11.25.2010

Are Woodson & Co. for real?

Prior to this season, the Packers were a popular pick to represent the NFC in the Super Bowl. When explaining why they could win it all, there were two reasons people would point to: the offense's scoring capabilities and the defensive front seven. But those who doubted Green Bay's chances pointed to the secondary as the team's fatal flaw. Last year the unit was ravaged by injuries, and even Defensive Player of the Year Charles Woodson couldn't prevent complete meltdowns versus Pittsburgh and Arizona in the playoffs. What will happen when this team meets Tom Brady, and should they make the playoffs, how could the defensive backs hold up against Drew Brees?

Fast forward to today. The Packers have rattled off 4 wins in a row, and that once maligned group has provided many of the highlights. Each individual member of the current starting four have made their mark:

Charles Woodson: After starting the season a bit slow, some were wondering if age had caught up to Woodson. But he's been all over the field lately, pounding and ripping at the ball, jumping routes, rushing the passer, and playing the run as fiercely as ever. No corner in the NFL is asked to do as much as he does, and because Woodson plays the game like no other, I'm suddenly wondering: has he reached Hall of Fame status yet? No title ring hurts him, but that DPY award is some nice hardware to have in your trophy case, and he's such a unique player that I think I would give him the nod.

Tramon Williams: Williams opened the season as the team's most integral player, and he's exceeded expectations. While serving as the team's punt-returner, Williams has very quietly added shut down corner to his resume, and has made several quarterbacks pay for testing him this season with interceptions. His 18 passes defensed is second in the league. Normally a CB performing at his level wouldn't see many passes in his direction, but with Woodson on the other side and him drawing the opposition's top WR on most downs, he'll continue to get chances to build his reputation.

Nick Collins: - Collins has had a rough year in the media. His spat with a Bears fan was well publicized, and he also drew some bad press for his helmet-to-helmet tackle of Cowboys receiver Roy Williams. But on the field he's come up with some big plays in the clutch. With the score 28-24 in the 4th quarter of the first Vikings game, he made a spectacular pick of Brett Favre over the top of Percy Harvin. He also recovered the fumble for a TD on the kickoff against Dallas, and came up with a big tackle in the 2nd win over the Vikings to prevent an AP TD, detailed here by Tom Silverstein.

Charlie Peprah: - The Packers injury bug has been especially hard on the strong safety. Morgan Burnett and Derrick Martin are out for the season, while Atari Bigby and Anthony Smith have been regulars on the injury report since their arrivals. Enter Charlie Peprah, who has played well in this four game stretch, most notably against the Jets. He delivered two perfectly timed hits on Jerricho Cotchery at key situations to prevent first downs. Peprah is by no means flashy, but he gets it done, and you could do a lot worse with your third stringer. (Take the time to read Jason Wilde's article on Peprah's background and what he has to be thankful for this Thanksgiving weekend. His backstory rivals Donald Driver's.)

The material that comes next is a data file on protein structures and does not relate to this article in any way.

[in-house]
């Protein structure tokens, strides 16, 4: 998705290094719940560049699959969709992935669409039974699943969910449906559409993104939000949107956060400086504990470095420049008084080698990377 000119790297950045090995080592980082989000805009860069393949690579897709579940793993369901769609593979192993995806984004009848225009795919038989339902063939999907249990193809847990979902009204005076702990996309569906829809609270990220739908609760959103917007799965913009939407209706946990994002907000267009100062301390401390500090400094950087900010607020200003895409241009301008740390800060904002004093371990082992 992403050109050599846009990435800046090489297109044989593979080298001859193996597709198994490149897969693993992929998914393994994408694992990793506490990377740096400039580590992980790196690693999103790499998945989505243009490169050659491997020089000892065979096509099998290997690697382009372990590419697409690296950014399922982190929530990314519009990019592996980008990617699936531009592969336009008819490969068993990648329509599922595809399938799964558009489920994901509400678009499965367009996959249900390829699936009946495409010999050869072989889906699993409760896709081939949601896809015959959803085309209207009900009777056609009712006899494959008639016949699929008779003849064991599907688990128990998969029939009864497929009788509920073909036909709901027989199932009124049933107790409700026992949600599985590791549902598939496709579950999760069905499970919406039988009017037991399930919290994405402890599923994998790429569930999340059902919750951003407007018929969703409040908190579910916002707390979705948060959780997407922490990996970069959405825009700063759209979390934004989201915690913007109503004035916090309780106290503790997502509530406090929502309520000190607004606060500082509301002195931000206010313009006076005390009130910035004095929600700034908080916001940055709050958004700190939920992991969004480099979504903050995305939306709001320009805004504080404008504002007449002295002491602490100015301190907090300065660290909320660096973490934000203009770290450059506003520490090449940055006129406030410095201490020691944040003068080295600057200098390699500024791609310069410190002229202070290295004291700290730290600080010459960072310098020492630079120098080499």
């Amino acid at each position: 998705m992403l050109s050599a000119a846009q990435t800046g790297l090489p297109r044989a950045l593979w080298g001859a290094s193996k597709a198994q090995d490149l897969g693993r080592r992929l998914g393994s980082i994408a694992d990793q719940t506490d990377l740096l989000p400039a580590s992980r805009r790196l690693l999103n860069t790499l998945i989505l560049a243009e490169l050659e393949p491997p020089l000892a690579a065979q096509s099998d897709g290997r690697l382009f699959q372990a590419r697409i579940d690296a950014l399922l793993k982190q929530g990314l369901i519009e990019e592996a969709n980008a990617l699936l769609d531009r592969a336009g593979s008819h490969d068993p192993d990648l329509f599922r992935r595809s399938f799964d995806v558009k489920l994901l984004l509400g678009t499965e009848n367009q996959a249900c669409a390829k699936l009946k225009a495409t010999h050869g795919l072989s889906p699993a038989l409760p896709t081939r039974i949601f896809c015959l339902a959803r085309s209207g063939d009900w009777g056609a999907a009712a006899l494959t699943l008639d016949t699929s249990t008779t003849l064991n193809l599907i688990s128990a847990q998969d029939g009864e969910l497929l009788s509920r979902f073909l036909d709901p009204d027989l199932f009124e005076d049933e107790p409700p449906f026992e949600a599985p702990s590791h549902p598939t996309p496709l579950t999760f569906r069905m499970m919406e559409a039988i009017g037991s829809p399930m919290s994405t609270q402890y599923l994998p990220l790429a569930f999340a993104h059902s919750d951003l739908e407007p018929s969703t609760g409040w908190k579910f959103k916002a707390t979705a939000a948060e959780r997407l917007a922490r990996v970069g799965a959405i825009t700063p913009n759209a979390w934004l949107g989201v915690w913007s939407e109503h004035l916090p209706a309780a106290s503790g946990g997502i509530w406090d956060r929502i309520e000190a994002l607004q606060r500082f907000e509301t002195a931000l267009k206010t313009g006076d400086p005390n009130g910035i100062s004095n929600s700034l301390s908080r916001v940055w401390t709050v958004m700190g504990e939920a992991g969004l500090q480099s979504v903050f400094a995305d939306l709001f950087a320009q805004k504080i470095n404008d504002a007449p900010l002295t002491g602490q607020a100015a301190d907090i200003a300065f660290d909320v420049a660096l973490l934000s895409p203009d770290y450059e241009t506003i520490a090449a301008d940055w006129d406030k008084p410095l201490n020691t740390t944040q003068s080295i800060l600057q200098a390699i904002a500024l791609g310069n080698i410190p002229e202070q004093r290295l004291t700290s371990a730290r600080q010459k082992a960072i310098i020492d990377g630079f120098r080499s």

And really, considering how often the defense plays in the nickel formation, rookie Sam Shields could be lumped into this group as well. His interception against Dallas was as good a catch as any Packer has made all year on either side of the ball. He's also been matched up with some tough assignments and performed quite well--so well that position coach Joe Whitt has proclaimed Shields will be one of the top CBs in the NFL within 2 years. That's high praise for an undrafted rookie.

If you haven't noticed, the passing game has never been more successful in the NFL. For example, a record 13 quarterbacks threw for over 300 yards in week 10, a week in which Aaron Rodgers, Drew Brees and Philip Rivers were on a bye. With 5 games to go, 3 players have surpassed 3,000 yards. And yet, in this pass-happy climate, the Packers have allowed a mere 9 TDs by air, good for 3rd best in the NFL. Quarterbacks have a combined completion percentage of 55.9%, 3rd lowest in the NFL, and a combined rating of 66.5, 2nd lowest in the league by 1/10th of a point.

Unfortunately, all this success comes with a big asterisk: the QBs Green Bay has faced this year haven't exactly been top notch. Aside from a partial game against Vick, not a single quarterback they've faced is even rated among the top 15 in the NFL. Last year's meltdowns were against top-tier QBs in Ben Roethlisberger and Kurt Warner, and the secondary really hasn't been tested yet.

That ends this week against Matt Ryan. It will be interesting to see how the secondary fares against Ryan and the Falcons, who boast the league's top wideout in Roddy White. If they stand up and perform as well as they have in recent weeks, perhaps beating Tom Brady and his Patriots in week 15 isn't out of the question. And neither is the Super Bowl.

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